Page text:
Comments on the log4shell(CVE-2021-44228) vulnerability


Please note that the contents of this page are the result of our understanding of the situation and are provided AS IS without warranty of any kind.

What is CVE-2021-44228?

CVE-2021-44228 is a vulnerability classified under the highest severity mark, i.e. 10 out of 10. It allows an attacker to execute arbitrary code by injecting attacker-controlled data into a logged message. As far as vulnerabilities are concerned, CVE-2021-44228 is probably as bad as it gets.

Superlatives aside, it is important to understand the mechanics of the vulnerability. The exploit becomes effective when the attacker can inject a string containing a substring in the form "${jndi:ldap://}". Opportunities for injecting such strings appear to be endless.

Log4j version 2.15 and earlier are open for this attack because it performs a lookup, aka string substitution, using the JNDI protocol, whenever the "${jndi:...}" string is found within a message parameter. As mentioned above, the contents of the message parameter can be injected quite easily by the attacker.

Is log4j 1.x vulnerable?

As log4j 1.x does NOT offer a JNDI look-up mechanism at the message level, it does NOT suffer from CVE-2021-44228.

Given that log4j version 1.x is still very widely deployed, perhaps 10 times more widely than log4j 2.x, we have been receiving a steady stream of questions regarding the vulnerability of log4j version 1.x.

As log4j 1.x does NOT offer a JNDI look up mechanism at the message level, it does NOT suffer from CVE-2021-44228.

However, log4j 1.x comes with JMSAppender which will perform a JNDI lookup if enabled in log4j's configuration file, i.e. or log4j.xml.

An attacker who ALREADY has write access the log4j configuration file will need to add JMSAppender into the configuration poisoned with malicious connection parameters. Note that prior legitimate usage of JMSAppender is irrelevant to the ability of the attacker to mount a successful attack.

Also note that poisoning the configuration file is not enough. The attacker also needs to force log4j to reload its configuration file with the poisoned parameters. Given that log4j 1.x does not offer automatic reloading, the poisoned configuration file will typically only become effective at application restart.

Nevertheless, while not easy, such an attack is not impossible. Thus it makes some sense to make job of the attacker even harder by removing JMSAppender altogether from log4j-1.2.17.jar.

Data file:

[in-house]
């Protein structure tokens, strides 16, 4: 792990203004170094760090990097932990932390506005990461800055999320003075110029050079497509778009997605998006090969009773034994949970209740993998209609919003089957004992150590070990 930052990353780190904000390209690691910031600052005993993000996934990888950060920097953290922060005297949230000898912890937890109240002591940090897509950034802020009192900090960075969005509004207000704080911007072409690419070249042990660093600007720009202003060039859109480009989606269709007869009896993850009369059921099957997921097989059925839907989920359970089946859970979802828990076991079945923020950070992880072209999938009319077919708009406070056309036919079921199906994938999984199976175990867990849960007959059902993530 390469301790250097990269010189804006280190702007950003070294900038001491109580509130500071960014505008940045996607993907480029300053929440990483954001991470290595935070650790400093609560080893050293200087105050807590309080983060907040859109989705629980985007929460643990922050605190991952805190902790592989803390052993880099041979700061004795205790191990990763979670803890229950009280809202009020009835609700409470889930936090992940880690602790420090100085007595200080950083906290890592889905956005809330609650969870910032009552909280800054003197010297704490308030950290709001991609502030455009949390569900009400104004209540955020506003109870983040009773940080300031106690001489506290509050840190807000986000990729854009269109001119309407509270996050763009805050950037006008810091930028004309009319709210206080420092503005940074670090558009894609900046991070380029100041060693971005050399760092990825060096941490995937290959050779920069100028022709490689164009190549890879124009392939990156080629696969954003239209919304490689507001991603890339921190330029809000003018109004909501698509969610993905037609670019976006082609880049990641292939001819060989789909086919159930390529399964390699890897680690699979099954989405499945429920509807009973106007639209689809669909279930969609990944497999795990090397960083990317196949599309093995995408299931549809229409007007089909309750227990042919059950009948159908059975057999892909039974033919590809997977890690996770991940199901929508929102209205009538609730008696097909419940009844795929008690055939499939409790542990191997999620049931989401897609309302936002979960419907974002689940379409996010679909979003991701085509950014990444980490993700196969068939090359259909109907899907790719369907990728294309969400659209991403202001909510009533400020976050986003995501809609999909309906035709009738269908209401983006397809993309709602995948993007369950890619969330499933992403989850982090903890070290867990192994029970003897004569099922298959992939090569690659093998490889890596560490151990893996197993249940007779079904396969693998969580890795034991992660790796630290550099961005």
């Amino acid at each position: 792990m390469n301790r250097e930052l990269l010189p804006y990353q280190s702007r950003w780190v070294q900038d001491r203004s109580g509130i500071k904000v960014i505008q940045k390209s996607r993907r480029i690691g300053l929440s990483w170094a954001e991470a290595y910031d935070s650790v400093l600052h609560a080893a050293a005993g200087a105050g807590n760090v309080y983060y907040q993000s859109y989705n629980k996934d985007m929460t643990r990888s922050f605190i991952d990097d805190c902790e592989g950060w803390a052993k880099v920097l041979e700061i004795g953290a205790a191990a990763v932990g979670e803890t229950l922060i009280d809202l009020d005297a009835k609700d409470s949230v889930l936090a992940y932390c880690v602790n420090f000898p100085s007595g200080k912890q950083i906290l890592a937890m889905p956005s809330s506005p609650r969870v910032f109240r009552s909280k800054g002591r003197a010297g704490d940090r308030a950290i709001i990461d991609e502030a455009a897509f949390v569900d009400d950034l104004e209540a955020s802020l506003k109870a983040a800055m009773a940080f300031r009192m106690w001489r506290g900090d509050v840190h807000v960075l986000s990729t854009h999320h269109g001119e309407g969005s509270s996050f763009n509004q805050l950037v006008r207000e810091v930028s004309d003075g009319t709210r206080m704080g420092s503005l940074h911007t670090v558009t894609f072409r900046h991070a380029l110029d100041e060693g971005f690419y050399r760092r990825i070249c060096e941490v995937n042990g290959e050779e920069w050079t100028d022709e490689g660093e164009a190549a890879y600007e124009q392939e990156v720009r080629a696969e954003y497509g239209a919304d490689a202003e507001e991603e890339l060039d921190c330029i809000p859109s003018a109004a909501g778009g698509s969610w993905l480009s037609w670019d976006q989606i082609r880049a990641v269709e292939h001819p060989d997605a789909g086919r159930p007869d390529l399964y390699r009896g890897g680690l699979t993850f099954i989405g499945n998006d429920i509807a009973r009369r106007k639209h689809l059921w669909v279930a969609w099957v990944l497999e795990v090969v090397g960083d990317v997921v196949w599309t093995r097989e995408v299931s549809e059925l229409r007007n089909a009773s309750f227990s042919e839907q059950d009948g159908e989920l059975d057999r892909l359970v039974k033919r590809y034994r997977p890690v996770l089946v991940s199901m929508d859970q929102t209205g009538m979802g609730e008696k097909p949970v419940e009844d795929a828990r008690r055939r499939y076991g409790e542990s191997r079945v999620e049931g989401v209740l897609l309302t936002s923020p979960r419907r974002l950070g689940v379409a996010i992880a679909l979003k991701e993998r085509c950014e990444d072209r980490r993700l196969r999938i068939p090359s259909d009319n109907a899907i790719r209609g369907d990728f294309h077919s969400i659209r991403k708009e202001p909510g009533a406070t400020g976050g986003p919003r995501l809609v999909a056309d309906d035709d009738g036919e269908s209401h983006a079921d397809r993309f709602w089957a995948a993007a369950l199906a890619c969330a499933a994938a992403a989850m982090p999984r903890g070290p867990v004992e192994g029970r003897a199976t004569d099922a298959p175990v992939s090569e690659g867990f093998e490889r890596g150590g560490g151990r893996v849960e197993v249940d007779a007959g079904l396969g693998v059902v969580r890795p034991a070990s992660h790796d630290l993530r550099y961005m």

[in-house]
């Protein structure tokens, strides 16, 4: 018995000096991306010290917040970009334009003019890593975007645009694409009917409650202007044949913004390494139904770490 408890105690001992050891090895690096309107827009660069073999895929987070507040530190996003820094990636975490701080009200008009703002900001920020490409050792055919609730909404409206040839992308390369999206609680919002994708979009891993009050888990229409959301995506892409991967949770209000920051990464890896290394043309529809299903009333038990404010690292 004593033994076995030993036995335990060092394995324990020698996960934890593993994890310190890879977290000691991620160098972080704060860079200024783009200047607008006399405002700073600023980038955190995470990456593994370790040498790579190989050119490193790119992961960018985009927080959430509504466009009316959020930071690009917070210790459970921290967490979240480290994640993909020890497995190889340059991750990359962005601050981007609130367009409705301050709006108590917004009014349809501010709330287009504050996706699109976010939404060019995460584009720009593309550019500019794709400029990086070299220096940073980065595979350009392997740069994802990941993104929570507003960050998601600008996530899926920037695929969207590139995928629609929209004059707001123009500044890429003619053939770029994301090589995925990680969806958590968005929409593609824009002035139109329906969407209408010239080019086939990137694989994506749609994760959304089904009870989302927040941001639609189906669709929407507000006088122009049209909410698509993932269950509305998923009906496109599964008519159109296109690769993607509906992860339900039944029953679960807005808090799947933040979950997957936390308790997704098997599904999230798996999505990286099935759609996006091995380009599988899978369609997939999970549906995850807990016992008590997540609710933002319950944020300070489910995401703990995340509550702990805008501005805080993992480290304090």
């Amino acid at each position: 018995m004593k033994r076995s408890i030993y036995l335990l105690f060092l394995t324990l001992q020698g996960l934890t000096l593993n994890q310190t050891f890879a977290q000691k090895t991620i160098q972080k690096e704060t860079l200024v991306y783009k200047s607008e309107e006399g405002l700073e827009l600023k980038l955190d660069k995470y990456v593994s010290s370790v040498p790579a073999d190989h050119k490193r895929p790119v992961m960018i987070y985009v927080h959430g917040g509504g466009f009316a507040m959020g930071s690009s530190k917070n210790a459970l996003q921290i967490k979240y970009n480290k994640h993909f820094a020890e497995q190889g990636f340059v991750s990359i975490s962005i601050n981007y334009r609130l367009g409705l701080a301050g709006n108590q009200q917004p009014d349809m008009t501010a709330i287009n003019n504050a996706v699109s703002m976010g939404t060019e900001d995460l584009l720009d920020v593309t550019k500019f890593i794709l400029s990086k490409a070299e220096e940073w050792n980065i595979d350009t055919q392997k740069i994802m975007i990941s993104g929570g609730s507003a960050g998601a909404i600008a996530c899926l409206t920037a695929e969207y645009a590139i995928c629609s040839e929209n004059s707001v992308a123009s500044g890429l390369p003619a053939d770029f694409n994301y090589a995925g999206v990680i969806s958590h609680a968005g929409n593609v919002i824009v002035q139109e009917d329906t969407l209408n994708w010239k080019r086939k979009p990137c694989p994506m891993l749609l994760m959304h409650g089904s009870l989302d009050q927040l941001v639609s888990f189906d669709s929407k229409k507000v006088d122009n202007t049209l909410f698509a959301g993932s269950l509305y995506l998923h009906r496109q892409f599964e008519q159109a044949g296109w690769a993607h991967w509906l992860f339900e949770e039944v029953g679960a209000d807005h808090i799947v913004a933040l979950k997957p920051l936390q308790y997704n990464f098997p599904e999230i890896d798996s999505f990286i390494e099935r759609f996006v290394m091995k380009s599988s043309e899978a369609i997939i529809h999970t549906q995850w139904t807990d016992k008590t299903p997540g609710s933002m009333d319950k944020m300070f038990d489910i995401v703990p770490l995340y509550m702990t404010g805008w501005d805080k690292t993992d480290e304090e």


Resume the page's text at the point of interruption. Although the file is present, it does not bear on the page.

In the absence of a new log4j 1.x release, you can remove JMSAppender from the log4j-1.2.17.jar artifact yourself. Here is the command:

   zip -d log4j-1.2.17.jar org/apache/log4j/net/JMSAppender.class

If you do not have access to 'zip', you can also use the 'jar' command.

   #assuming log4j-1.2.17.jar exists in current directory
   mkdir tmp
   cd tmp
   jar xvf ../log4j-1.2.17.jar
   rm org/apache/log4j/net/JMSAppender.class
   jar cvf ../log4j-1.2.17-patched.jar .

It goes without saying that once log4j-1.2.17.jar is patched, you would need to deploy it.

Reload4j 1.2.18 as a replacement for log4j 1.2.17

The reload4j project is a fork of Apache log4j version 1.2.17 with the goal of fixing the pressing issues mentioned above. It is intended as a drop-in replacement for log4j version 1.2.17. By drop-in, we mean the replacement of log4j.jar with reload4j.jar in your build with no source code changes in .java files being necessary.

With version, the reload4j project offers a clear and easy migration path for the thousands of users who have an urgent need to fix vulnerabilities in log4j 1.2.17.

How about the SLF4J API?

The SLF4J API is just an API which lets message data go through. As such, using log4j 2.x, even via SLF4J does not mitigate the vulnerability.

However, as mentioned already, log4j 1.x is safe with respect to CVE-2021-44228. Thus, if your SLF4J provider/binding is slf4j-log4j12.jar, you are safe regarding CVE-2021-44228.

If you are using log4j-over-slf4j.jar in conjunction with the SLF4J API, you are safe unless the underlying implementation is log4j 2.x.